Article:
It’s gone too far.

In May, when the government announced the first $7.6 billion cut to aid, it became obvious they saw aid as an easy savings tool. Those in charge showed no understanding of the impact of this small part of our budget – its effect on our standing as a nation in the world.

This week, it reached unprecedented levels of human indecency. As pointed out by ANU’s Development Policy Centre, these cuts are:

The largest multi-year cuts to aid ever (33% versus the previous record of 17%)

The largest aid cuts in a single year (20% – $1 billion – in 2015-16 alone)

Taking Australian aid to its lowest level ever.

It is a shocking reality that our federal budget decision-makers cannot make the link between human rights and our nation’s prosperity and security.

The policy hypocrisy is shameful. Our leaders incur costs participating in global conventions and resolutions, only to trash the results. As an example, last month the Australian Government signed on to the G20 Communique saying:

We are committed to poverty eradication and development, and to ensure our actions contribute to inclusive and sustainable growth in low-income and developing countries…The G20 will focus on the implementation of our collective commitments. We will hold each other to account for our actions.

This week, the aid budget has been savaged for the third time in 12 months. The message is clear. Aid doesn’t matter to the Australian Government.

It was a choice they didn’t have to make. The choice now takes on global significance. It will reverberate through all our international relationships, undermining all of our existing global commitments.

To be honest, we just didn’t see this level of disrespect, ignorance and arrogance coming. Australia delivers its foreign affairs and international relations work linked to humanity and global citizenship predominantly through the aid program. This has apparently been summarily dismissed this week.

Policy evaporation is now the norm. This government does not understand how to make the most of its own investments. Development expenditure from the last decade will be lost as gains are now reversed. Our investment in long-term approaches to complex human security and rights issues will be trashed.

‘Cutting off the nose to spite the face,’ is an expression used to describe a needlessly self-destructive over-reaction to a problem. It seems this government is not only willing to do this but also to cut off its nose and lose face. I am reminded of messages from leadership training workshops I did in my 20’s where our teachers told us the difference between a manager and a leader was that managers do things right but that leaders do the right things. We expect our political leaders to do us proud in a globalised world, demonstrating courage and conviction. Addressing and tackling inequality, poverty, discrimination, exclusion, violence, exploitation, conflict, corruption, racism, nepotism… this takes leadership. The financial decision-makers in our government have this week shown a complete lack of integrity.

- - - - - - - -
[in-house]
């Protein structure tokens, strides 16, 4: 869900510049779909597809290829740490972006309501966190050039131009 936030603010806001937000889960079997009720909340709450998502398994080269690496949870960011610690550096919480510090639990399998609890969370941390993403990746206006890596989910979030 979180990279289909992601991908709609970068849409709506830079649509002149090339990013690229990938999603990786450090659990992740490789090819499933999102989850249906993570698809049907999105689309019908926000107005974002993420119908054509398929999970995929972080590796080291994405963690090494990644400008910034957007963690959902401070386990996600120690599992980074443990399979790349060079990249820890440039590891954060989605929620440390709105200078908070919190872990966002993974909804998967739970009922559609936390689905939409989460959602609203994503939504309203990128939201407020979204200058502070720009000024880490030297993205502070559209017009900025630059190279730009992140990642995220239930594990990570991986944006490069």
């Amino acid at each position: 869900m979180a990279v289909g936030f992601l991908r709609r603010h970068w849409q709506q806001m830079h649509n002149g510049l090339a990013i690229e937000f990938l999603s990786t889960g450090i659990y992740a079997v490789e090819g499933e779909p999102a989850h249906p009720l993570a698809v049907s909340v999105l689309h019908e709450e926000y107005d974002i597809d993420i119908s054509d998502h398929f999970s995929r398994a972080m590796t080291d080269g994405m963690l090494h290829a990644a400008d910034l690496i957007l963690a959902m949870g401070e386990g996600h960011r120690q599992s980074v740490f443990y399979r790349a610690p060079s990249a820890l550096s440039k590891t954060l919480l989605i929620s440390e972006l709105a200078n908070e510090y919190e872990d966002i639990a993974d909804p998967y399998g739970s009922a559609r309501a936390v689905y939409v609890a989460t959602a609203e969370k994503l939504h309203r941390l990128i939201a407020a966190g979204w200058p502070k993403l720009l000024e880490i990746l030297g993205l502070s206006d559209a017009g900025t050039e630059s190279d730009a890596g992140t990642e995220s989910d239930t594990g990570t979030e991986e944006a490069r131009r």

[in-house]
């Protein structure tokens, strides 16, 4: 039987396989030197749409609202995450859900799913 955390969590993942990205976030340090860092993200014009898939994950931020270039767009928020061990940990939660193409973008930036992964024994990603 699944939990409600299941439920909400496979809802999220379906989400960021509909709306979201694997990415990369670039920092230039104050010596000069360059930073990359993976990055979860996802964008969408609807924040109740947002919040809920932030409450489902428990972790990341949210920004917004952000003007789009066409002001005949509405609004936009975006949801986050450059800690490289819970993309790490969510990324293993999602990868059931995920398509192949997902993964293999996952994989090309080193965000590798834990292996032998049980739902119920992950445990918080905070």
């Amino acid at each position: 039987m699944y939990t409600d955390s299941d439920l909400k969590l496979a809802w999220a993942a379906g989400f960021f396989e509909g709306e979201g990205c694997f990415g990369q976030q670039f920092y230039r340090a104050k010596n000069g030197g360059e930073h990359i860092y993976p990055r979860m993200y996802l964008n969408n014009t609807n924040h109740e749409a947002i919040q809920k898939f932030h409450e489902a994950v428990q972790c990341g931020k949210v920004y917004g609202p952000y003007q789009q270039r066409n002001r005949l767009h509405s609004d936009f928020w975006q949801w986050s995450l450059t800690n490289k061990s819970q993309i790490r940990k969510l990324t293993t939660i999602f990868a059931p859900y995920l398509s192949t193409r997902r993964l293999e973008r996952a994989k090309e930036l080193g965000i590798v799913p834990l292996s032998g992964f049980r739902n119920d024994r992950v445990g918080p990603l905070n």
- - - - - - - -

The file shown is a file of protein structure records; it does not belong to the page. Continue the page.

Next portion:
We now face a strategic reorientation of the aid program in dimensions we could never have imagined a year ago. What this means for IWDA is no more certain than it is for all other agencies and organisations engaged in international development work. The cuts will require much more than a shrinking of existing spending. We can expect regions, countries, sectors, partnership and research mechanisms and contracts to be dismantled or shut down entirely. Everything is threatened. The ultimate decision on what stays and what goes risks being gender blind, unable to demonstrate how women or men, girls or boys will be affected.

The Foreign Minister has championed gender equality and empowerment of women and girls through the Government’s Aid Paradigm since it was released in June this year. IWDA will be holding the government accountable to this over the coming months. We will be providing them with examples of why this is the smartest investment of all to promote prosperity, reduce poverty and enhance stability – the purpose of Australian aid as articulated by the Department of Foreign Affairs and Trade.

This week we are angry. This is not how we want to be seen as a nation. This is not the Australia we represent. Investing in Australia’s future? Australia is ‘open for business’? I don’t think so.

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Tags: Aid
Sectors: Government